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Redskins' Montez Sweat moving on from draft day slide with his 'crazy' speed

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Redskins' Montez Sweat moving on from draft day slide with his 'crazy' speed

ASHBURN – Bryce Love was the talk of college football at times during his four seasons at Stanford.

During that stretch, the 2018 Heisman Trophy runner-up talked about Montez Sweat.

Love, part of the Redskins’ 2019 draft class along with the pass-rushing Sweat, often talked shop with Dexter Lawrence, a former high school teammate and standout at Clemson. Conversations with the Wake Forest, North Carolina natives veered into thoughts on players at their respective positions.

With Lawrence, the 17th overall selection by the Giants in April’s Draft, that meant defensive lineman.

“We always talked about the different (players) and up-and-coming people, and all that good stuff,” said Love, the running back Washington selected in the fourth round. “We definitely talked about [Montez].”

What was said about the 6-foot-6, 260-pound edge rusher with arms that fall just above his knees and blinding speed?

“You saw it at that Combine,” Love told NBC Sports Washington of the league-wide pre-draft event that shot Sweat into top 10 pick talk. “To be that big and that fast is a special kind of athlete. … That 4.41 (40-yard speed), crazy.”

Sweat, one of the Redskins two 2019 first-round selections along with quarterback Dwayne Haskins, stood out Saturday during the second day of the team’s mini-camp at Redskins Park. There were no pads or blocking, but those athletic traits grabbed attention.

“The skill set that he has is quite evident,” Redskins coach Jay Gruden said Saturday. “You see his length. Watch him run after practice and he’s faster than anyone we have probably right now. Great length, great speed. Now it’s just a matter of transitioning him into the [defensive plan].”

Back up. Jay, did you just say the defensive end/outside linebacker is the fastest player on the team?

Perhaps not wanting to spark a debate, Gruden minimally toned done the speed hyperbole. “He’s fast, he’s fast. He eats up ground when he runs,” the coach said. “Three strides and he’s already across the field. Crazy.”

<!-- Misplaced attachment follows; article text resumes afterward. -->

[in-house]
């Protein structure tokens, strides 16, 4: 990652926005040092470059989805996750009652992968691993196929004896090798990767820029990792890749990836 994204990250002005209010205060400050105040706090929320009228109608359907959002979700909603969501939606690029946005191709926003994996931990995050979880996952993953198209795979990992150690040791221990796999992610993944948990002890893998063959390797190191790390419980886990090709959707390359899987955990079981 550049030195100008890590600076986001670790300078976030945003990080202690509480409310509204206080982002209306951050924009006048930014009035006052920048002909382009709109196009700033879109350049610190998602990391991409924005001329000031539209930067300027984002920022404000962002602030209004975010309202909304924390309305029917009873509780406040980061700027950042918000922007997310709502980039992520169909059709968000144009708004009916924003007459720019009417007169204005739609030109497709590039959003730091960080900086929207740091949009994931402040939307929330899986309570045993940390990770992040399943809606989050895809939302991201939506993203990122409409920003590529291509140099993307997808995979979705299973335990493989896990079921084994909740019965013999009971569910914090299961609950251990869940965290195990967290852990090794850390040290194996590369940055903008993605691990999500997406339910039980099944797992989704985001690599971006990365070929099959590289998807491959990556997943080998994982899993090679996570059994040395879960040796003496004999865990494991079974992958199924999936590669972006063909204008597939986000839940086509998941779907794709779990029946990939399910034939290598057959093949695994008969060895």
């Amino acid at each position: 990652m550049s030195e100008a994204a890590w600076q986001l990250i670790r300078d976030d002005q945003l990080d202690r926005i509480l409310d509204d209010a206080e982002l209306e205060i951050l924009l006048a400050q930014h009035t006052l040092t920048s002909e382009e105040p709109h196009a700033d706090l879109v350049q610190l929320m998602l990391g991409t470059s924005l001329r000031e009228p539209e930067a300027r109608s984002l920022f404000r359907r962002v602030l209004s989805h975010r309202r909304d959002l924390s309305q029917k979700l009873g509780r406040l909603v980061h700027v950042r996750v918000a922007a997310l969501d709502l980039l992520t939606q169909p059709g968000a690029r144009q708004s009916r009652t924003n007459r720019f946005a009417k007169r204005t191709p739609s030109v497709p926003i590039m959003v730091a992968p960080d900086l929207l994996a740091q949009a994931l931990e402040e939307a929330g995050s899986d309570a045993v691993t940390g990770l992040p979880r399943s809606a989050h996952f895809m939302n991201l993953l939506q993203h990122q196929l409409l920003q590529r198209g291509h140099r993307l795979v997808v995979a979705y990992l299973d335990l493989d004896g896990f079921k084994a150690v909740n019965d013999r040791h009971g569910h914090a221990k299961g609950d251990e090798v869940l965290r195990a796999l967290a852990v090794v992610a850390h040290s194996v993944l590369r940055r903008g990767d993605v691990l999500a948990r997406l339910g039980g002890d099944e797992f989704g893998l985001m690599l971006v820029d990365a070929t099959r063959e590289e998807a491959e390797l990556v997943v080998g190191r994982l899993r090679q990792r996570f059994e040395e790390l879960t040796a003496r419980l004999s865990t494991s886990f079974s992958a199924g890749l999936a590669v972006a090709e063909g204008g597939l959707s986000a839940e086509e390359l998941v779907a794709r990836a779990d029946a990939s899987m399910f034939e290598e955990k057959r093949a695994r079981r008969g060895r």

Its conceivable future 2019 draft flashbacks have NFL thinkers wondering how crazy teams were to pass on a prospect who recorded 22.5 sacks and 30 tackles for loss his last two seasons with Mississippi State.

Sweat sliding to the 26th pick didn’t surprise Sweat’s camp.

Those high projections faded following reports of a heart condition. Some teams immediately stopped considering Sweat in the first round based on the initial medical reports. Others did their due diligence and determined the risk of a reported enlarged heart were overstated or misdiagnosed.

Sweat had pre-draft with meetings with teams all over the first round including reported visits with the Texans and Eagles, both of which entered the draft with selections in the 20’s. He did not visit Redskins Park.

With so much uncertainty, Sweat hung out at a Top Golf location in Atlanta on draft day rather than attend the league’s festivities in Nashville. The player Washington hopes will chase down quarterbacks tried his best to focus on smashing golf balls rather than where he would land.

“At some point I started to look (at the draft), but most of the time I was playing golf with the family trying to take some of the pressure off,” Sweat said Saturday.

As Sweat fell, at least three teams looked to trade into the first round, according to a source. Moving ahead of the Raiders at 27 was considered necessary.  One of them did. The Redskins sent their second round picks in 2019 and 2020 to the Colts for the 26th pick.

Sweat received the news via a phone call from his future head coach. “[Gruden said], ‘We just traded to come get you,’” Sweat recalled.

The two were in the same space during the two-day mini-camp. Sweat appreciated getting “back to football and learning your job.” That meant studying defensive end and outside linebacker schemes. The playbook he received is a bit more than the basics.

It’s fair to say the chip on his sizeable shoulders is a bit larger following his draft day adventures.

“Regardless of where I went I was going to give my all, try to reach my full potential,” Sweat said. “Obviously, great chip on my shoulder. Going to prove those teams wrong that passed on me.”

Asked Saturday about the medical fears, Sweat said, “As you see, I’m out here working. I feel great.”

Sweat and Ryan Anderson are the primary candidates to replace ex-Redskin Preston Smith at the outside linebacker spot opposite Ryan Kerrigan. Gruden wouldn’t take the bait about the potential starter, but said of Sweat, “I have no doubt that he’s going to play a lot, obviously.”